Given the fact that many people have resigned to the fact that a car payment is an automatic this day and age, let’s look at what buying a used car and investing the difference would add to the total.  The difference between a new car payment and a used car payment is $149 per month.  So, let’s add that total to your already growing savings.  That added $1788 per year to your retirement savings and the changes can be seen below.

All the ideas I just shared with you, anyone can do.  I don’t care if you make $40,000 or $200,000 you can pack your lunch, make sure you don’t send the IRS too much money this year, and make wise car buying decisions.  Doing these three things and saving the difference for a long period of time adds up to a significant dollar figure. 

Don’t Give Up

What if you are already 40 years old and have not started saving for your retirement?  There is hope and it is not too late.  While the results won’t be as impressive as the chart above, there is no reason to abandon all hope.  The chart below shows you what you could save if you started saving at 40.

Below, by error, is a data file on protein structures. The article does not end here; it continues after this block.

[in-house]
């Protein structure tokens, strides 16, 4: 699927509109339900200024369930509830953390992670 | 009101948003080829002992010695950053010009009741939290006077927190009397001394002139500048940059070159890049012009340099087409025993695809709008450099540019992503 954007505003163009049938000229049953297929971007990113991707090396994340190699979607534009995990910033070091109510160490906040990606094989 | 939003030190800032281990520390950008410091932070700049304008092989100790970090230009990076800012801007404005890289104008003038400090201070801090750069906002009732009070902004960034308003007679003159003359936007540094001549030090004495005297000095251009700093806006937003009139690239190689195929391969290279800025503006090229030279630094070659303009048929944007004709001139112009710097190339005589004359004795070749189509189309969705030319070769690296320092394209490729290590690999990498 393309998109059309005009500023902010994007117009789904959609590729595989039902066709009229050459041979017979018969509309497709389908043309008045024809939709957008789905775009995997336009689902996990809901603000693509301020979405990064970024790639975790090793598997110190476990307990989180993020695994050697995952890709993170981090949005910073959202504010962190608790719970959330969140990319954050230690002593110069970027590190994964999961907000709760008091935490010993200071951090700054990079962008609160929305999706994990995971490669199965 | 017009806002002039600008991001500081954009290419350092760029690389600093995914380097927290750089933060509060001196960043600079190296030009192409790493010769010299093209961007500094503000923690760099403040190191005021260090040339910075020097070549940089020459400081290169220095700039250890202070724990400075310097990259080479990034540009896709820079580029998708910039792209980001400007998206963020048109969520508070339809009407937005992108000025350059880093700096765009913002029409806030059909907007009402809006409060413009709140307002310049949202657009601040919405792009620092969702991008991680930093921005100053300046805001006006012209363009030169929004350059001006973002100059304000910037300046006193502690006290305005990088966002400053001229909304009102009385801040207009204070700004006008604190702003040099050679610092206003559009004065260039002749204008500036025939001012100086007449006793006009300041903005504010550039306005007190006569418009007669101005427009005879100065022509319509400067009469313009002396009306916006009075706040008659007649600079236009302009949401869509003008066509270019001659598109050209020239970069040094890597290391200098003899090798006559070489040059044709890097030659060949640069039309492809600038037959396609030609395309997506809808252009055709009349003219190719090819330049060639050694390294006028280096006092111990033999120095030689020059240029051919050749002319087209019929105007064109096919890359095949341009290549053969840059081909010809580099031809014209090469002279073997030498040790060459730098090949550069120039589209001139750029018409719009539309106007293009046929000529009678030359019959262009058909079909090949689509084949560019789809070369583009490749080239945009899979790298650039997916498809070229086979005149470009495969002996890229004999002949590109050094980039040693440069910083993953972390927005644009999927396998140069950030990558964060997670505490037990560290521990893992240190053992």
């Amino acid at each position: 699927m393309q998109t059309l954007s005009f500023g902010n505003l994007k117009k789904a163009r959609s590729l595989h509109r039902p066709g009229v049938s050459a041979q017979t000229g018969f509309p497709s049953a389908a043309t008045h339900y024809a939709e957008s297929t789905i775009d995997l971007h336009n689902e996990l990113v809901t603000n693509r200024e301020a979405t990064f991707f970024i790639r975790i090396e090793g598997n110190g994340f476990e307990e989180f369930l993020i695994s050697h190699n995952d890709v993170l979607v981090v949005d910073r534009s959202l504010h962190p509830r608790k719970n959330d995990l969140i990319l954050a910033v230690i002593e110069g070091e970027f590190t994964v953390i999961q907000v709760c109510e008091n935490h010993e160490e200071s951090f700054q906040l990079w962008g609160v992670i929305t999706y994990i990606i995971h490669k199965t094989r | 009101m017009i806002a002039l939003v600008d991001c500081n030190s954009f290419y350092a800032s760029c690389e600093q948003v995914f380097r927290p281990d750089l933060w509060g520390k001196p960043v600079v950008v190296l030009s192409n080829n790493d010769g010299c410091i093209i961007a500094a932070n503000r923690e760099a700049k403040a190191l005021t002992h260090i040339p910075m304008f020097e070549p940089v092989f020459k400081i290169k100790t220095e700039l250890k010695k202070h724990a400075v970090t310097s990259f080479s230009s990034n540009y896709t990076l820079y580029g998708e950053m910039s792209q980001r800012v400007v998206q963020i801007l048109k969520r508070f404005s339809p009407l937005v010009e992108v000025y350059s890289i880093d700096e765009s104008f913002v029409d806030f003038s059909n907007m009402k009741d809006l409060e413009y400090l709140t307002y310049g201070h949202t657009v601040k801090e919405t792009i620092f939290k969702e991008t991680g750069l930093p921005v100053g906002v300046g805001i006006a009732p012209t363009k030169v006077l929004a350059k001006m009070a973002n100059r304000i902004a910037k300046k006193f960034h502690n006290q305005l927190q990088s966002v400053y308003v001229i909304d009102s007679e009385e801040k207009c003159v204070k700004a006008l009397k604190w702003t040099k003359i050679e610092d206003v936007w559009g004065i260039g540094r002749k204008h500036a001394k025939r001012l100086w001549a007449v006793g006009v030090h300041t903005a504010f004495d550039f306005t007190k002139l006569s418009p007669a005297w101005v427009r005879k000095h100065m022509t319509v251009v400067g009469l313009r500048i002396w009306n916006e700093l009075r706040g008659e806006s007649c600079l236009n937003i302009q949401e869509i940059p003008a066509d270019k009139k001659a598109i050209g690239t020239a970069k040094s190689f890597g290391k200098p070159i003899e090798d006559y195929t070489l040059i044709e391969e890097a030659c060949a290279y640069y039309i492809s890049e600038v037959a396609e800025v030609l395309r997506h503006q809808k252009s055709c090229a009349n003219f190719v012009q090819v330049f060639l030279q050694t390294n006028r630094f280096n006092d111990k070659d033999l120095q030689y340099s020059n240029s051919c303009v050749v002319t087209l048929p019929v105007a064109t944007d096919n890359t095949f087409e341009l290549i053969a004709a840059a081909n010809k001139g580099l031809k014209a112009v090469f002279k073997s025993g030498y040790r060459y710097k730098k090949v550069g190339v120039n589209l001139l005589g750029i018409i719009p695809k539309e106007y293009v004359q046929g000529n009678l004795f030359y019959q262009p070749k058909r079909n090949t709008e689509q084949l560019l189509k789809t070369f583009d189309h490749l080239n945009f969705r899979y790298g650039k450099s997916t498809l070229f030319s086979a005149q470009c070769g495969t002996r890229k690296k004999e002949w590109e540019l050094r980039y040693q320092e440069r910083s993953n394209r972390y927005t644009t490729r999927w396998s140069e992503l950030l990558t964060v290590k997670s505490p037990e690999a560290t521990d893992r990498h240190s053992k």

What are some of the ideas you have for increasing retirement savings?  Email jim@401advisor.com to share your ideas for possible use in future articles.

*Jim Kilgore is a financial planner and investment advisor with 401 Advisor, LLC.  401 Advisor, LLC is a Registered Investment Advisor, with the State of Ohio. The views expressed in this article are those of Jim Kilgore.

2 Responses to “The Not So Secret, Secrets of Accumulating Wealth”


  1. 1 Diane Keith February 27, 2019 at 1:17 pm

    Having to make a $5-6000 a month payment to an assisted living facility
    for a loved one can sure put a tent in this!

    Diane

    • 2 Bill DeShurko February 28, 2019 at 11:29 am

      Diane, we are sorry to hear how that situation affected you financially. If there is anything we can do to help, please don’t hesitate to ask.